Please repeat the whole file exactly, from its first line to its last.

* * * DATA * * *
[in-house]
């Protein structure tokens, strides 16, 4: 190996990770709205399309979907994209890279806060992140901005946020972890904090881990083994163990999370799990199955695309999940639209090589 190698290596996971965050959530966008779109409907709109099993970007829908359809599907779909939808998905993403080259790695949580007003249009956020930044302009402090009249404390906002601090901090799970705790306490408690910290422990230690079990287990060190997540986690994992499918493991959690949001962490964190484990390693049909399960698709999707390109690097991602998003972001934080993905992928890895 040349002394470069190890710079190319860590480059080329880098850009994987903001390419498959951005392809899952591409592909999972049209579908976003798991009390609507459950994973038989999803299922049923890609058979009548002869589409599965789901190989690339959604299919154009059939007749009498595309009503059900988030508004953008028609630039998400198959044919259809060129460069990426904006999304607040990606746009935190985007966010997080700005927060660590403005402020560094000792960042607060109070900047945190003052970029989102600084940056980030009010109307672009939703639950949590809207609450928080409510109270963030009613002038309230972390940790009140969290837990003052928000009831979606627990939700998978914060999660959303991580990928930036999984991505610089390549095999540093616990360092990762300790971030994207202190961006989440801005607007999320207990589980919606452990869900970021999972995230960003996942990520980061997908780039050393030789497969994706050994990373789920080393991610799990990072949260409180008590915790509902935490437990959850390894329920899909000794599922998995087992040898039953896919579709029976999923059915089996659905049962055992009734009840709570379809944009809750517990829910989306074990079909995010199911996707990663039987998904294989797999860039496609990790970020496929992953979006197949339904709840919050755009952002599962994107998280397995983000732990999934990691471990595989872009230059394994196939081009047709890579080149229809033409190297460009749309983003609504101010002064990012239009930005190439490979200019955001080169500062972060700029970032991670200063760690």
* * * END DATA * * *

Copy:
[in-house]
């Protein structure tokens, strides 16, 4: 190996990770709205399309979907994209890279806060992140901005946020972890904090881990083994163990999370799990199955695309999940639209090589 190698290596996971965050959530966008779109409907709109099993970007829908359809599907779909939808998905993403080259790695949580007003249009956020930044302009402090009249404390906002601090901090799970705790306490408690910290422990230690079990287990060190997540986690994992499918493991959690949001962490964190484990390693049909399960698709999707390109690097991602998003972001934080993905992928890895 040349002394470069190890710079190319860590480059080329880098850009994987903001390419498959951005392809899952591409592909999972049209579908976003798991009390609507459950994973038989999803299922049923890609058979009548002869589409599965789901190989690339959604299919154009059939007749009498595309009503059900988030508004953008028609630039998400198959044919259809060129460069990426904006999304607040990606746009935190985007966010997080700005927060660590403005402020560094000792960042607060109070900047945190003052970029989102600084940056980030009010109307672009939703639950949590809207609450928080409510109270963030009613002038309230972390940790009140969290837990003052928000009831979606627990939700998978914060999660959303991580990928930036999984991505610089390549095999540093616990360092990762300790971030994207202190961006989440801005607007999320207990589980919606452990869900970021999972995230960003996942990520980061997908780039050393030789497969994706050994990373789920080393991610799990990072949260409180008590915790509902935490437990959850390894329920899909000794599922998995087992040898039953896919579709029976999923059915089996659905049962055992009734009840709570379809944009809750517990829910989306074990079909995010199911996707990663039987998904294989797999860039496609990790970020496929992953979006197949339904709840919050755009952002599962994107998280397995983000732990999934990691471990595989872009230059394994196939081009047709890579080149229809033409190297460009749309983003609504101010002064990012239009930005190439490979200019955001080169500062972060700029970032991670200063760690």